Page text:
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SCCHC 2012 PluckeminRpt 1 History

SCCHC 2012 PluckeminRpt 1 History

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Published by jvanderveerhouse
The Continental Artillery at Pluckemin & Middlebrook, 1778-1779 - History & Archaeology - This report is the first in the series, and it relates the history of the site as we know it today. Like the other reports in the series, it is written to be publicly accessible, but it has a level of detail that will be of use to professional archaeologists and historians.

This report takes the reader through the planning for the winter camps of 1778-1779, the experiences of that winter, the later history of the site, and the development of modern archaeology at Pluckemin.
The Continental Artillery at Pluckemin & Middlebrook, 1778-1779 - History & Archaeology - This report is the first in the series, and it relates the history of the site as we know it today. Like the other reports in the series, it is written to be publicly accessible, but it has a level of detail that will be of use to professional archaeologists and historians.

This report takes the reader through the planning for the winter camps of 1778-1779, the experiences of that winter, the later history of the site, and the development of modern archaeology at Pluckemin.

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Published by: jvanderveerhouse on Jul 06, 2012
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07/03/2014

 
 
 The Continental Artillery at Pluckemin & Middlebrook, 1778-1779
History & ArchaeologyPluckemin History & Archaeology Series, Report No. 1 John L. Seidel, Ph.D.Washington College2012
 
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 The Continental Artillery at Pluckemin & Middlebrook, 1778-1779History & ArchaeologyIntroduction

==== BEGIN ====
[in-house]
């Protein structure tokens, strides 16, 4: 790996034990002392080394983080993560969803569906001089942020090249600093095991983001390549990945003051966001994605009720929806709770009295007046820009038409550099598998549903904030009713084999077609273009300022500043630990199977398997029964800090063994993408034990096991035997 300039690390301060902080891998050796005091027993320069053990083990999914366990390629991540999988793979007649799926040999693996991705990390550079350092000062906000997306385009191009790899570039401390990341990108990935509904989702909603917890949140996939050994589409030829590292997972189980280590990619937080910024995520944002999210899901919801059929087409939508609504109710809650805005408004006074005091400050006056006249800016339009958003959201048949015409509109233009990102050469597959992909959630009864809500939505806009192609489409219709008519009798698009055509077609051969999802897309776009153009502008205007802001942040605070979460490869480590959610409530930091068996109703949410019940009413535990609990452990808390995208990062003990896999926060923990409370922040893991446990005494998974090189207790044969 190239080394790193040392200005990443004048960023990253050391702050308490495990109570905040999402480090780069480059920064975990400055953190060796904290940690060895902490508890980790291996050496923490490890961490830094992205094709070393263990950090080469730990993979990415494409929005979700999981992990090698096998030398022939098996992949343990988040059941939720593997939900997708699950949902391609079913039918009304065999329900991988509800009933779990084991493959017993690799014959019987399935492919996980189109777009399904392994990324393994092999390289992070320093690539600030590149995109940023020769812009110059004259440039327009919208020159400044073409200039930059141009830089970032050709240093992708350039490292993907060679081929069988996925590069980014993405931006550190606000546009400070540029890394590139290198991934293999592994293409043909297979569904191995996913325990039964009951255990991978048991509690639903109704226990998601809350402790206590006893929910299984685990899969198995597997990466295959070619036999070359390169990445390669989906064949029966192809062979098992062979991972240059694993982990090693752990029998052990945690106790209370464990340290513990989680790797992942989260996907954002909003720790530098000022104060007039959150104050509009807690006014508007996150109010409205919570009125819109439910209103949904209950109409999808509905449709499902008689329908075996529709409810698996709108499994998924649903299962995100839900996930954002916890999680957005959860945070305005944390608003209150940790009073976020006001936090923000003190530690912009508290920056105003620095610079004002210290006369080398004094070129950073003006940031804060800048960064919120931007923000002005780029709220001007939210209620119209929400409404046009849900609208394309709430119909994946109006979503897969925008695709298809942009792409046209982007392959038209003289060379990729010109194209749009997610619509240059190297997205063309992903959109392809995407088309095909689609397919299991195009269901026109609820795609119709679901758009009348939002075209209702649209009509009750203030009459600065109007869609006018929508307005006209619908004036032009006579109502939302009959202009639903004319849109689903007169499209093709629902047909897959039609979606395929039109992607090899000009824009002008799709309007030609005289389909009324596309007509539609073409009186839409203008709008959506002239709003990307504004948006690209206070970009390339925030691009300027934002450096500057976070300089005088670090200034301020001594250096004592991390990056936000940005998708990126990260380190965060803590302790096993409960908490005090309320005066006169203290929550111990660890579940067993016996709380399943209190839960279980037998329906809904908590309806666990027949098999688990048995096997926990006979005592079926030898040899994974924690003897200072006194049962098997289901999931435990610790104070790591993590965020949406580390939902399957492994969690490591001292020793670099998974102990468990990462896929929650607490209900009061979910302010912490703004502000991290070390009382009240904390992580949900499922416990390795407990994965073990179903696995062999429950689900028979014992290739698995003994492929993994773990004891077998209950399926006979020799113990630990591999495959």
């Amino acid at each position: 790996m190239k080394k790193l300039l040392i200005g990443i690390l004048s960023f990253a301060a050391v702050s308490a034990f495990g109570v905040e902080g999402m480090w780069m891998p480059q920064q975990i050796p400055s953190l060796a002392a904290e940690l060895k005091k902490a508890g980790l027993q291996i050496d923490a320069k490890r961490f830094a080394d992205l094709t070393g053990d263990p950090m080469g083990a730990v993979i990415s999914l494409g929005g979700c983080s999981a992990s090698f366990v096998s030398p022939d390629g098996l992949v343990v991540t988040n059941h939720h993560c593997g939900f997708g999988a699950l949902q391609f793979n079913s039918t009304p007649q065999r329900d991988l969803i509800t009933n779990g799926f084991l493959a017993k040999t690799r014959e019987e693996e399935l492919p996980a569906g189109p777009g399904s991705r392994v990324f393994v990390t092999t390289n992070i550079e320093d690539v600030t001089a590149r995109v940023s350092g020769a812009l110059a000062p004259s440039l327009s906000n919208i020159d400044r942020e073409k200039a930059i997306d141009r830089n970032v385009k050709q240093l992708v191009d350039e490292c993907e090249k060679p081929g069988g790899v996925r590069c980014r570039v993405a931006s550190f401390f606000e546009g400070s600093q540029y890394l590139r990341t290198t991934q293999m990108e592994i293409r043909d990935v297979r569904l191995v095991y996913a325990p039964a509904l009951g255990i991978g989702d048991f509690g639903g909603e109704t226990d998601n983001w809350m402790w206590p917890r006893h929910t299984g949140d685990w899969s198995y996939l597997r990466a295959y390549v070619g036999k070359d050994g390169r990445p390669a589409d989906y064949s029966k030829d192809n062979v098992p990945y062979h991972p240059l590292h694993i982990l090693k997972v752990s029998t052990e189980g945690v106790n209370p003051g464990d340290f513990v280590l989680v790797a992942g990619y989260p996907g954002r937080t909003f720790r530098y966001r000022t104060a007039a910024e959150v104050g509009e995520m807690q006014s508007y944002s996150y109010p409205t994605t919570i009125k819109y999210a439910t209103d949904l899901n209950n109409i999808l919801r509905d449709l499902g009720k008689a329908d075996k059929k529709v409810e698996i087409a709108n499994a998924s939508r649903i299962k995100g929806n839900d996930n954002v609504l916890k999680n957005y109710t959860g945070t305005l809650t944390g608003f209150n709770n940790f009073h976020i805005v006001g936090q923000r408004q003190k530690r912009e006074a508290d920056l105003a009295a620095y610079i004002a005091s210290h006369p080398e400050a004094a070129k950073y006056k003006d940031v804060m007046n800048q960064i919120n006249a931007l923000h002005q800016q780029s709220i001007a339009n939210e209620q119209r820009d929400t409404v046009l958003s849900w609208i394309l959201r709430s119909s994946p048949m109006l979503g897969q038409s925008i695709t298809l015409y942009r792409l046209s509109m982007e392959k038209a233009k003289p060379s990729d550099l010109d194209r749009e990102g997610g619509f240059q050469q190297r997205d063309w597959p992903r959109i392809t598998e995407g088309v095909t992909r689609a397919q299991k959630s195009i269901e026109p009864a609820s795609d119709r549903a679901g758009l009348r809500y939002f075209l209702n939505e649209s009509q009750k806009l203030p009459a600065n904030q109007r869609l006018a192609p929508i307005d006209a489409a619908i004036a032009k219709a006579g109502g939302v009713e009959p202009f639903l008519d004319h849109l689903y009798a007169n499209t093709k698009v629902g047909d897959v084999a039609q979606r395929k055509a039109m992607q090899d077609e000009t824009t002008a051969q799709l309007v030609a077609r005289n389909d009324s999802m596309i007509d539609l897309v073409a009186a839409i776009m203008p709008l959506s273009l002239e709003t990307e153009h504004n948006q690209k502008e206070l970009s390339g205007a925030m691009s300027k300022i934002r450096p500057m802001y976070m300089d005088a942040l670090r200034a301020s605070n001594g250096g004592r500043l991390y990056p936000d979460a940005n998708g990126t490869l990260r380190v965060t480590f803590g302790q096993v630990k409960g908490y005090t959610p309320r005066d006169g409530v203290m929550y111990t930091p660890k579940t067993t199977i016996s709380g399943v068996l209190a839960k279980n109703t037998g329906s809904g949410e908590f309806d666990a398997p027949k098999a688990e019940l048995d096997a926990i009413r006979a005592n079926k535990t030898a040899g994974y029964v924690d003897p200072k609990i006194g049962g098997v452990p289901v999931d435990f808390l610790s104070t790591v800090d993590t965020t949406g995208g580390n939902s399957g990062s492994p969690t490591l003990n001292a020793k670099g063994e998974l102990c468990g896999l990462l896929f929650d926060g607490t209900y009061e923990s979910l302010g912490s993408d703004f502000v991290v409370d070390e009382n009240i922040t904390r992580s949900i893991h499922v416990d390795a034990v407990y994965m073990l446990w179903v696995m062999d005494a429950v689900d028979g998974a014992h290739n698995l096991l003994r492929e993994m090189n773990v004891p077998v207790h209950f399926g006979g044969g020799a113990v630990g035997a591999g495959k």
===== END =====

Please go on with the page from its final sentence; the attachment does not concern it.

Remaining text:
In late November of 1778, the residents of the sleepy New Jersey village of Pluckemin must have beencurious about a newcomer to town. While military men came and went all the time, this one stuck around,peering into buildings, roaming fields and pastures, and climbing the slopes of the Watchung Mountains abovePluckemin. His name was Benjamin Frothingham, a Deputy Commissary of Military Stores, and he was theadvance guard of an invasion that would shortly follow. The invading troops were friendly, however; they werethe Brigade of Continental Artillery under Henry Knox, and they would make Pluckemin their home for the winter. Throughout the course of the American Revolution, Washington’s army was forced to depart from theconventions of “civilized” warfare and keep to the field each winter, maintaining a watchful eye on the Britishand denying them food and support. But housing and feeding an army was difficult enough during the warmercampaign months. Taking care of their needs during the winter was no simple task. Although we tend tothink of the Revolution in terms of battles and marches, in fact much of the important work was carried outduring the six or seven months when the troops were in winter quarters. Supplies were gathered for the nextcampaign, arms and accoutrements were repaired, new troops were raised, equipped, and trained, and even the veterans benefited from both rest and renewed drill. From an historical standpoint, these winter camps are of great importance, despite that fact that they have often been overlooked.In the winter of 17789-1779, the main American force under Washington’s command settled intopositions around Middlebrook, New Jersey. Middlebrook has been overshadowed by Valley Forge, occupiedby the Americans the previous winter, with its harsh weather, miserable supply, and human hardship.Middlebrook also has received less notice than the following winter of 1779-1780, when the army movedfarther north to Morristown, New Jersey. They were at Morristown several times during the war, and its laterdevelopment as a national park secured its place in history and in the public eye. But Middlebrook was in somesenses more important than either Valley Forge or Morristown. It was a time when the war entered a new phase, developing into a more global conflict with the entry of the French into the fray. And as the reports inthis series will argue, 1778-1779 also was a time when the Continental Army pulled itself together, instituting new training regimens and an increasingly effective supply system. It is a truism that armies fight on theirstomachs and that without supplies they are impotent. Important parts of this reorganization took place atMiddlebrook, and a prime example of the success lies in the Pluckemin portion of the Middlebrook cantonment. Located on the slopes of the Watchung Mountain above Pluckemin, the 1778-1779 Continental Artillery cantonment is in today’s Bedminster Township, Somerset County. Today its physical remains are as well hidden as its historical significance.In 1979, spurred by historical research on the Pluckemin site conducted by Clifford Sekel (Sekel 1972),archaeologists began to take a serious look at the Pluckemin artillery cantonment. The site was threatened by logging and possible residential development, but an accommodation was reached with the developer, and thenon-profit Pluckemin Archaeological Project was formed by Sekel, local historian and TownshipCommitteewoman Anne O’Brien, and the author. This launched a decade of intensive archaeological andhistorical investigation. The field work set a new standard for methodology, with careful surface mapping, new overhead camera systems, and precision plotting of the locations of individual artifacts in three-dimensions.